Alternate History

1987: Bombs Over Kabul

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1987: Bombs Over Kabul

In 1987, the Soviet war in Afghanistan was in its late stages, but what if, (here's the PoD): the Soviet government decided to overthrow Gorbachev's ideals and launch a nuclear attack in Afghanistan's metropolitan centres? What would have become of this world?

The Decision

In our universe, Mikhail Gorbachev and Ronald Reagan signed the Intermediate-Range Nuclear Forces Treaty on December 8, 1987. However, due to Gorbachev's somewhat capitalist outlook on Communist values, and the negative feedback he received from his superiors, it would be probable that he'd be overthrown by his own government. So, here's the PoD:

On August 27, 1987, at 11:31 am, Gorbachev was sorting paperwork in his office, when four thugs, armed with automatic weapons, broke down the door and forced Gorbachev to strip at gunpoint. Forced into a closet and bound with duct tape, the four then drove to the Moscow Kremlin, where they ordered the launch of nuclear missiles at the city of Kabul on the condition of a hand-written request from Gorbachev (which he had, prompted by force, hastily written at the preservation of his life). The order was taken as a serious matter, and on August 28, at the stroke of noon, Operatsiya Krasnyĭ tuman (Russian: Операция Красный туман: Operation Red Mist) was launched and a fleet of Mikoyan fighter jets appeared in the skies over Kabul.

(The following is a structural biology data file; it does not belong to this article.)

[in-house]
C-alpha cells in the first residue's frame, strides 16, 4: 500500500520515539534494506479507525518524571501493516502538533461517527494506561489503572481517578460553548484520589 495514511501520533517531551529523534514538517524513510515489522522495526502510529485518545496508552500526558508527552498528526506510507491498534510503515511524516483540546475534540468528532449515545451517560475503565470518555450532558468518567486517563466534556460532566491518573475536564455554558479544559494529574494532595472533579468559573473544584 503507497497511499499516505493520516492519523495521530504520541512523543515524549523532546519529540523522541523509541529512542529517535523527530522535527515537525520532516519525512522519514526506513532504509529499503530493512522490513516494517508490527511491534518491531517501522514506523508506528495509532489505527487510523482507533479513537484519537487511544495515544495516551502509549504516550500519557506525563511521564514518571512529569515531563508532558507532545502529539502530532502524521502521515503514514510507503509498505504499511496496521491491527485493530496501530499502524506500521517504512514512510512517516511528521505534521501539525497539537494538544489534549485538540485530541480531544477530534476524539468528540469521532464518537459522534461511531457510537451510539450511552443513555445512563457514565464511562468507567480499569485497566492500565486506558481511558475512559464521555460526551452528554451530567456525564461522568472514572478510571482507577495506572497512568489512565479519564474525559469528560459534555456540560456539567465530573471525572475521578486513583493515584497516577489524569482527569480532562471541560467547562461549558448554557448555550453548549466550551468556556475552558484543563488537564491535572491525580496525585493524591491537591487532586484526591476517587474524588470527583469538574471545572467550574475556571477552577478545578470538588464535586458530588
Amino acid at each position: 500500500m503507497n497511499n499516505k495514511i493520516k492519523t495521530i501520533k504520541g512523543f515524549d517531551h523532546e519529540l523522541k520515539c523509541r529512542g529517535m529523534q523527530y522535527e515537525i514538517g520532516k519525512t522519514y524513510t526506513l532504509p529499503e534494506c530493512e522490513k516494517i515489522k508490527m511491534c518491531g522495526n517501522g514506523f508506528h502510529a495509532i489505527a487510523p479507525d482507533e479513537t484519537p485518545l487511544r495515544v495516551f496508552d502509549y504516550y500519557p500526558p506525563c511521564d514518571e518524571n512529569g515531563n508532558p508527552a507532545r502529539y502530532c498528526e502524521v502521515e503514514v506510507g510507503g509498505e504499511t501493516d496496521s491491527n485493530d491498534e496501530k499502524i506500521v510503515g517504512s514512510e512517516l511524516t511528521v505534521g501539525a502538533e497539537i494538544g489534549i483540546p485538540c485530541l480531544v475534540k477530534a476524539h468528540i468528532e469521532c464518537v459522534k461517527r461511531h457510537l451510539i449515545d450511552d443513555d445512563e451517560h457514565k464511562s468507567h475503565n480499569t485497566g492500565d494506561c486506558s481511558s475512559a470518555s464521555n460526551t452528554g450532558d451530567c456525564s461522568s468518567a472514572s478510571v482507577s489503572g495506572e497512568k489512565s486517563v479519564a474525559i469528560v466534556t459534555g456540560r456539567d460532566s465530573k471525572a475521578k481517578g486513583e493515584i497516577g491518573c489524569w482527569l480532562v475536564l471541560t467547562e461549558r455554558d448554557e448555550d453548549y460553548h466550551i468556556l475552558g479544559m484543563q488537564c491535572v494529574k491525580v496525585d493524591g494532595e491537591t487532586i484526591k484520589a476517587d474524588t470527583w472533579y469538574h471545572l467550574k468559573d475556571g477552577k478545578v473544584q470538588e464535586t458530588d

The Bombings

12 missiles were launched. Between 1pm and 4pm, over 65% of the population was killed/injured. Gorbachev was found and rescued by Moscow Police later that day.

From August 29 to November 4, air raids were conducted over the skies of Kandahar, Herat, and Mazar-i-Sharif. The Afghan mujahideen, along with the US, Canada, and its other supporters hosted the Karachi G8 summit in Pakistan on November 6 to discuss whether to engage with enemy forces. The decision was ruled that the allied belligerents would launch nuclear missiles at Soviet air bases in Siberia from several outposts in Vietnam, Cambodia, and Laos (28 in total). On November 8, Mikhail Gorbachev joined efforts to launch Operation Amontillado (referring to Edgar Allan Poe's 'The Cask of Amontillado').

Operation Amontillado

Officially launched on November 10, 1987, Operation Amontillado was kick started with the destruction of the Magadan-Yaktusk Nuclear Defense Silo on the coast of the Sea of Okhotsk. The campaign raged on, killing 70,000 Soviet soldiers and 25,500 American ones until February 15, 1988, when Gorbachev's 'successor' to the role of General Secretary, Petya Yakolev, was executed with a shot to the head by Green Beret Jo Kelsey after being found hiding inside a wrecked APC near SERPUKhOV-1. This was known as Operation Hamlet (named after Shakespeare's famous play).

The Recovery

Gorbachev re-assumed control on 'R-Day', March 21, 1988, and this day was declared a national holiday until the break-up of the Union on October 28, 1990, due to Gorbachev's infliction with Hepatitis E months before and failure to organize a general election in late '89. The conflict was afterward dubbed the 'Gorbachev overthrow' or the '1987 Soviet bombing campaign'. Gorbachev later visited America and later became a guest professor of socio-economics at Stanford University. The uprising against Gorbachev, dubbed the 'New Soviets', helped inspire a guerrilla movement on the streets of Moscow and St Petersburg which lasted through until the late 1990s.

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